Your experiences in university

From the NY Times on student perception versus student reality in universities:

LIKE most large universities, the University of Arizona is a virtual city: 37,000 students and nearly 14,000 employees on a sprawling campus in Tucson of 174 buildings and 11,000 parking spots. Also like most of the country’s colleges and universities, it is not particularly selective. Arizona admits 83 percent of its applicants, although most graduated in the top half of their high school class. They sit in numbing lecture halls with 500 classmates; the only instructor they may know is a teaching assistant, and they are, for all intents and purposes, anonymous.

This is not exactly the popular image of ivy-covered higher education, but it’s the truth of it. Most students do not go to an Amherst or a Williams. They go to enormous public institutions like the Universities of Arizona, Iowa, Connecticut, Minnesota: more than five million undergraduates attend an institution with at least 15,000 students. The freshman class alone exceeds the population of a small town, and the course catalog is the size of a phone book. Mike Morefield, a junior at Arizona, remembers his first year: “It’s like somebody comes along with a pin right after high school, pops your bubble, picks you up, throws you naked into some college, and you’ve got to figure it out.”

Even though a university opens the door [by offering extensive advising and counselling], it can’t make an adolescent walk through it. However lost they may be, college students may never seek out an adviser. Intimidated, shy or alienated, they don’t drop in during faculty office hours. Parents out of sight, they struggle with their newfound independence, starting with the freedom not to wake up before midday or to eat pizza any hour of the night – and again for breakfast – or to put off reading assignments until cram time at finals.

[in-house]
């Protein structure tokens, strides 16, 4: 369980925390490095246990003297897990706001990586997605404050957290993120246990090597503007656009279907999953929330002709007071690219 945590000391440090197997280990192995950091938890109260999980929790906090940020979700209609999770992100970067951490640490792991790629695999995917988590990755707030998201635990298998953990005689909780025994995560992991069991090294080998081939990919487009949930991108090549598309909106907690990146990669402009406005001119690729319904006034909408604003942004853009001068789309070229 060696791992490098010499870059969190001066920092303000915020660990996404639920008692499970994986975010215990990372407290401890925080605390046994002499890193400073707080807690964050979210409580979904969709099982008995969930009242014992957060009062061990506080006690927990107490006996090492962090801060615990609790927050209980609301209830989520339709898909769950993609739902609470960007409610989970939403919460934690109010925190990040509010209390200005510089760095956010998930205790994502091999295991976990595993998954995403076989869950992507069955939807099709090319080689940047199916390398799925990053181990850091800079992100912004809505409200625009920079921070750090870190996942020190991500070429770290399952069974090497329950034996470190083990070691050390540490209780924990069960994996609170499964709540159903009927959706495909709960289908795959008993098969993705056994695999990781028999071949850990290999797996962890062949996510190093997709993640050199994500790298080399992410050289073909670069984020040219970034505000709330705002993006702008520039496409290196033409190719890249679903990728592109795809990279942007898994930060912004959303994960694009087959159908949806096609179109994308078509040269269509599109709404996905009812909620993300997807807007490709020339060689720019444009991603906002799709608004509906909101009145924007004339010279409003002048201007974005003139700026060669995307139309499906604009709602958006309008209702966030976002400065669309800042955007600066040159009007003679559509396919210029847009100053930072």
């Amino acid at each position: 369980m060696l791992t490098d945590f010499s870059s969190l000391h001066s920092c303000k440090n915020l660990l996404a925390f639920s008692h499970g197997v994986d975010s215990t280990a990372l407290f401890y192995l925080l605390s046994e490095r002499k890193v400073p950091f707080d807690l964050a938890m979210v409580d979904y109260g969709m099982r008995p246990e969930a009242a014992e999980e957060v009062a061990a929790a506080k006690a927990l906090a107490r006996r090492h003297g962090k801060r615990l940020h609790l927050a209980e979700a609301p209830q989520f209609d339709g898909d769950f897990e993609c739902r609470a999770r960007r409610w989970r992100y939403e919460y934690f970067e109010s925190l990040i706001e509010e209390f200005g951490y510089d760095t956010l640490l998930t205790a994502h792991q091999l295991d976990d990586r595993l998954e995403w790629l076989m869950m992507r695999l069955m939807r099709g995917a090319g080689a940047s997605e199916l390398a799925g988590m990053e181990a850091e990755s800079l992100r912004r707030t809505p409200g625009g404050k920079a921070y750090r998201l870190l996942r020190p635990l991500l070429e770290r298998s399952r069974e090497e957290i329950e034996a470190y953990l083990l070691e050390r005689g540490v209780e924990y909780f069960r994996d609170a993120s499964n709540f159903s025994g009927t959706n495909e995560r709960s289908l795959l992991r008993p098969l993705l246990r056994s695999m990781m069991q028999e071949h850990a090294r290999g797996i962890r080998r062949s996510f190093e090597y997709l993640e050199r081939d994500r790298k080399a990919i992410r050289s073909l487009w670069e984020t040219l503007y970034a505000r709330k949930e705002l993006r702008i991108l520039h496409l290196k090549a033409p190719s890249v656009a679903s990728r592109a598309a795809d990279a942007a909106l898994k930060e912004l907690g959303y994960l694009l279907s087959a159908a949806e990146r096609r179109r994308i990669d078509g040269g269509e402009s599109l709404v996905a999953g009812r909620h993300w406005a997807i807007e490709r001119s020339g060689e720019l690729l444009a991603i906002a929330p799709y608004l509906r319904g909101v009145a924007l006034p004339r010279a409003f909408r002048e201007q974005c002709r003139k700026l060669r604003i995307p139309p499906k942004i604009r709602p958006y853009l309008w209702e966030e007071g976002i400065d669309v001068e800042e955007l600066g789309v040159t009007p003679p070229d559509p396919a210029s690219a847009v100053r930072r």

McGill University isn’t as anonymous as large state universities. However, it can be very intimidating. So what have been your experiences in university? More important, what are your successful coping skills?

2 Responses to “Your experiences in university”

  1. Hannah says:

    I had a different experience with university. My mom passed away last year, and an advisor at McGill suggested
    I drop out of McGill and re-apply later. She said my marks would drop. I told her that I wanted to stay in university
    and that’s probably what my mom wanted me to do as well. Funny, my marks didn’t go down, they’ve gone up, and as
    for the work load, it’s stressful at times trying to juggle everything at once but I try to take one thing at a time,
    and make time for other things, like exercise, etc. The very first semester I think is difficult for everyone out of
    highschool, and it’s frightening to see how much your marks drop. But then you learn how to organize your time
    and how to study, and you learn to take more initiative (like finding an advisor). But I have to say, the advisors
    aren’t always good, so then you have to learn to make your own decisions which can be difficult too…but it is all
    part of growing up.

  2. jennifer says:

    Hannah, I am really so sorry about your mom. I can’t imagine how hard it must be to go through that.

    For me, the hardest part about university here at McGill was suffering through classes taught by professors who seem not to care the least bit about the quality of their teaching or what their students are learning. I had some great teachers in grade school and I expected the teaching to only get better, not worse, at McGill. To be honest, I haven’t figured any coping mechanisms out. I am still just getting through it all. I’ve learned that university is not everything, and that no matter how hard I try I’ll never become a genius. And so, I try to let the stress of work slide away as often as possible. I got a job and spent more time with my friends this year, exercised more too. I was a much happier person than in past years; my grades haven’t skyrocketed or anything, but oddly enough, they haven’t dropped either.

    My advice: go to a better school (seems ironic to say that about “MCGILL”).